The study was reported by Dr Vincenzo Pasceri (Campus Bio-medico University of Rome, Italy) at last week's American College of Cardiology 2011 Scientific Sessions.
Pasceri explained that current guidelines still recommend a standard dose of heparin (100 IU/kg) during coronary interventions and that this dose has been used as a gold standard in trials comparing heparin with new anticoagulants, but it is unclear whether this dose is still necessary when patients are pretreated with aspirin and clopidogrel.
To investigate the use of lower doses of heparin, Pasceri and colleagues designed a randomized, single-blind trial comparing the standard 100-IU/kg dose of heparin, with a target activating clotting time (ACT) >300 seconds, with a low dose (50 IU/kg), with a target ACT >180 seconds, in 713 consecutive patients undergoing coronary intervention. The study included both stable and unstable patients. Treatment with other anticoagulants or GP IIb/IIIa antagonists was excluded. Radial access was used in 62% of cases in both groups.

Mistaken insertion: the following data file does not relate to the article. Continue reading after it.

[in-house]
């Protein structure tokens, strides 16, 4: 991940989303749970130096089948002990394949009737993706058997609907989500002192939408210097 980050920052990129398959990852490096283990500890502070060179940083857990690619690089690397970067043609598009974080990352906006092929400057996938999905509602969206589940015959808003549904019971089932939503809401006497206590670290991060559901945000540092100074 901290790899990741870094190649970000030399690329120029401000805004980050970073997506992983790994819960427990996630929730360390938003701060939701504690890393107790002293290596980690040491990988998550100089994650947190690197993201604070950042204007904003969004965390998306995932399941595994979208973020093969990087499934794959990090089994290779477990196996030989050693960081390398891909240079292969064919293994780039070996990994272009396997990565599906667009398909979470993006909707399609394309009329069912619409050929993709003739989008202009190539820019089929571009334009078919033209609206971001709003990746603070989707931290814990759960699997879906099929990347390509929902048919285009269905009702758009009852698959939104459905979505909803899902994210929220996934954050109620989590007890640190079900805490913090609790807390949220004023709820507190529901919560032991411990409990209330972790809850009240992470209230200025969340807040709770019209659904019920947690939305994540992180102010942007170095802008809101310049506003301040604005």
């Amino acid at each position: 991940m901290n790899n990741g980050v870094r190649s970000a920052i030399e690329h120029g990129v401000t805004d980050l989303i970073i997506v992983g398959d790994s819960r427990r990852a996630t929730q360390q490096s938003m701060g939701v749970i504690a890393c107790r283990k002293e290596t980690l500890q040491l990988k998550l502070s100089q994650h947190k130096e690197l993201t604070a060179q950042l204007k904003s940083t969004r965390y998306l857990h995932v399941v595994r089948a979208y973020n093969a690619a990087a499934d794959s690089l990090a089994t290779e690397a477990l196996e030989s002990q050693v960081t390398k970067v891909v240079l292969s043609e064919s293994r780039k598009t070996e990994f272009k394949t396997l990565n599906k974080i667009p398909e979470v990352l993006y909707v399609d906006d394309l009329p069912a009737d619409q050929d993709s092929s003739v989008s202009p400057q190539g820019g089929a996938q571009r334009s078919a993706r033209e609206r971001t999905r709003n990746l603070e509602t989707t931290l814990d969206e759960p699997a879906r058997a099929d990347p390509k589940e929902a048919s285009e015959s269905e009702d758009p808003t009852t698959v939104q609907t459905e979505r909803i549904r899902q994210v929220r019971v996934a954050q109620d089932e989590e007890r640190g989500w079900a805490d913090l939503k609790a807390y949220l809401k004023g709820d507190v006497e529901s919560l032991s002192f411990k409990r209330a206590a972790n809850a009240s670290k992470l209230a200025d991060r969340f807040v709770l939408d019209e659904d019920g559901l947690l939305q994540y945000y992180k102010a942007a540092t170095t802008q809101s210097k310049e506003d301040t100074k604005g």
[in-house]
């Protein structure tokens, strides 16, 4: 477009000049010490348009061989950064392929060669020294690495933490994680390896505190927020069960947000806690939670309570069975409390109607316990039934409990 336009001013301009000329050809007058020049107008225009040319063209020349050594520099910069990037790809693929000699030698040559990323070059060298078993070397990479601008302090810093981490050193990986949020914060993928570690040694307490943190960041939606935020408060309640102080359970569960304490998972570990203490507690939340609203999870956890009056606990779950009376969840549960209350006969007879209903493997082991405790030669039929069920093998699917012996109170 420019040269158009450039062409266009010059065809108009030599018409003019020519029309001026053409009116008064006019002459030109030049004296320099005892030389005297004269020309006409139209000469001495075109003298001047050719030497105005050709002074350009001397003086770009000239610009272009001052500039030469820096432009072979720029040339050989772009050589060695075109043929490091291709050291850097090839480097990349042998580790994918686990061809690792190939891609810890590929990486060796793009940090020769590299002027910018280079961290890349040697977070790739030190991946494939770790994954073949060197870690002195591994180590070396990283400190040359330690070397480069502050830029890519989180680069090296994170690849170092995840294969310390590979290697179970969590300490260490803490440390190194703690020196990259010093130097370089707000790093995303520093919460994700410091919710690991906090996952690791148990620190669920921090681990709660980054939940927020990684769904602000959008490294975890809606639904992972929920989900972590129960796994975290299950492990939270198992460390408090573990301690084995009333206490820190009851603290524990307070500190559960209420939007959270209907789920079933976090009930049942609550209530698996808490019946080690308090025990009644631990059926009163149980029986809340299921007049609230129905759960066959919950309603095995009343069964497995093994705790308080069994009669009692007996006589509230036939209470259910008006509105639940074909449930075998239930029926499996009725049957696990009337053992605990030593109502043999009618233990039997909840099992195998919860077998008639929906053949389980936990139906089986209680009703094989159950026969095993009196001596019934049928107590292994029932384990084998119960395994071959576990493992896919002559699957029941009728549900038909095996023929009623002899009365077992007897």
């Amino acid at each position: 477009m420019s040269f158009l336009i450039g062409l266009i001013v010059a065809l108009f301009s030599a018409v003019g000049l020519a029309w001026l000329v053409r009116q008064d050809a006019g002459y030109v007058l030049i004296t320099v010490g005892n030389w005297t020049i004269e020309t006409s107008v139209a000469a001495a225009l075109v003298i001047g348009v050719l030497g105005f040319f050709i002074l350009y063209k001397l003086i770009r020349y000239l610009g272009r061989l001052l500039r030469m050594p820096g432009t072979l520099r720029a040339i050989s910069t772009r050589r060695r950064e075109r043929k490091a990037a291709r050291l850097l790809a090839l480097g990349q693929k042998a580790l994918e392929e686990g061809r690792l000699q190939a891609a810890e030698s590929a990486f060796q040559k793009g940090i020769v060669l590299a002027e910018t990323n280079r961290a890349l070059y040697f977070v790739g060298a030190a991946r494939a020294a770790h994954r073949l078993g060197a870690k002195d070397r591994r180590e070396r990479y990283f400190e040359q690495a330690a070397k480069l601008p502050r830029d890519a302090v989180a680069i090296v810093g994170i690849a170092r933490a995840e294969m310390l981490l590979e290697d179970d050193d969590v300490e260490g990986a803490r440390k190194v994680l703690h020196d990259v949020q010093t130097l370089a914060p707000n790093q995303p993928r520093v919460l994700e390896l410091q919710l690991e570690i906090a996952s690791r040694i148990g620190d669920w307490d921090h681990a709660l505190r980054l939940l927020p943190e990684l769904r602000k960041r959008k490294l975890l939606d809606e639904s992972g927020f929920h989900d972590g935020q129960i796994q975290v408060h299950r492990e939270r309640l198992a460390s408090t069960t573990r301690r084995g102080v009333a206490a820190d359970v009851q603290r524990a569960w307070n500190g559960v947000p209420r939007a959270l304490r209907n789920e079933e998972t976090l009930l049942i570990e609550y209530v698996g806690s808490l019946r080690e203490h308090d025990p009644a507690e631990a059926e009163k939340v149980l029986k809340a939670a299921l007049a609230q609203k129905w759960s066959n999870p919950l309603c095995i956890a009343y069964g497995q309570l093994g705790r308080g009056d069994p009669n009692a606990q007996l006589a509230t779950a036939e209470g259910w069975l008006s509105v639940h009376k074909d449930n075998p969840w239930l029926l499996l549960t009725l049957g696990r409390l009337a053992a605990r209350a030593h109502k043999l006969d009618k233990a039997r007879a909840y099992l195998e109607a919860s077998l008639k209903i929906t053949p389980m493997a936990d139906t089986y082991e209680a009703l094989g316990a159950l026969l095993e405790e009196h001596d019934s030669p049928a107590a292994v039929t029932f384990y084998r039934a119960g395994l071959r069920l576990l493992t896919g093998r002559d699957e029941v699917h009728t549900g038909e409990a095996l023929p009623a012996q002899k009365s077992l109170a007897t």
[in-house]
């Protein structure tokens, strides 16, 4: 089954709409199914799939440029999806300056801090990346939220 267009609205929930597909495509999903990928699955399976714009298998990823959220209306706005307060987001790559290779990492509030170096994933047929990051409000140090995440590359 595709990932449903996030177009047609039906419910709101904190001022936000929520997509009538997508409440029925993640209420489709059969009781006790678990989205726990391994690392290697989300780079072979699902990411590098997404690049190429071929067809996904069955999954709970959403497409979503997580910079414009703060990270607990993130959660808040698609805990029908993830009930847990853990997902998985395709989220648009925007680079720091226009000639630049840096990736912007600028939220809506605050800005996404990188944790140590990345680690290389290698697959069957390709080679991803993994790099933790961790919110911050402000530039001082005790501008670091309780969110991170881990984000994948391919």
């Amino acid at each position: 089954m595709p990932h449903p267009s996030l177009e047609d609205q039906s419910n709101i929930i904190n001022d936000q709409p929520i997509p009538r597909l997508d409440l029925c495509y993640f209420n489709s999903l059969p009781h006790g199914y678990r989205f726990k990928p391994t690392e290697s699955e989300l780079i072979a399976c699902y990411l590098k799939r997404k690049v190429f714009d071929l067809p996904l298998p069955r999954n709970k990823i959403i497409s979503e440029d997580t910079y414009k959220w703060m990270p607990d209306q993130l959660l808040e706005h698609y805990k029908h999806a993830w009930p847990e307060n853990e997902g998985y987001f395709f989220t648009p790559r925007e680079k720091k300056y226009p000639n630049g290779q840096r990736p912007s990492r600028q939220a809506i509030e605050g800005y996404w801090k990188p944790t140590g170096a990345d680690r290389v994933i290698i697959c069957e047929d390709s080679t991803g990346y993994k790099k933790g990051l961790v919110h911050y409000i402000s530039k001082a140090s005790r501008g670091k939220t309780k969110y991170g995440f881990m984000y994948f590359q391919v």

Results showed that at 30 days of follow-up, patients receiving low-dose heparin had a similar incidence of cardiac events, with a trend toward a reduction in bleeding. However, Pasceri noted that bleeding was low in both groups, probably due to the high use of radial access.
DEDICA: 30-Day Results
|Outcome||Heparin 100 IU/kg||Heparin 50 IU/kg|
|Peak ACT (s)||318||196|
|Major bleeding (%)||0.8||0.0|
|Minor bleeding (%)||3.2||0.8|
He concluded: "Our results suggest that a lower dose of heparin can be safe in patients already pretreated with aspirin and clopidogrel. This strategy can reduce the risk of bleeding. Further studies should also compare new anticoagulants with a lower dose of heparin."
Heartwire from Medscape © 2011 Medscape, LLC
Cite this: Low-Dose Heparin Looks Good in PCI: DEDICA - Medscape - Apr 15, 2011.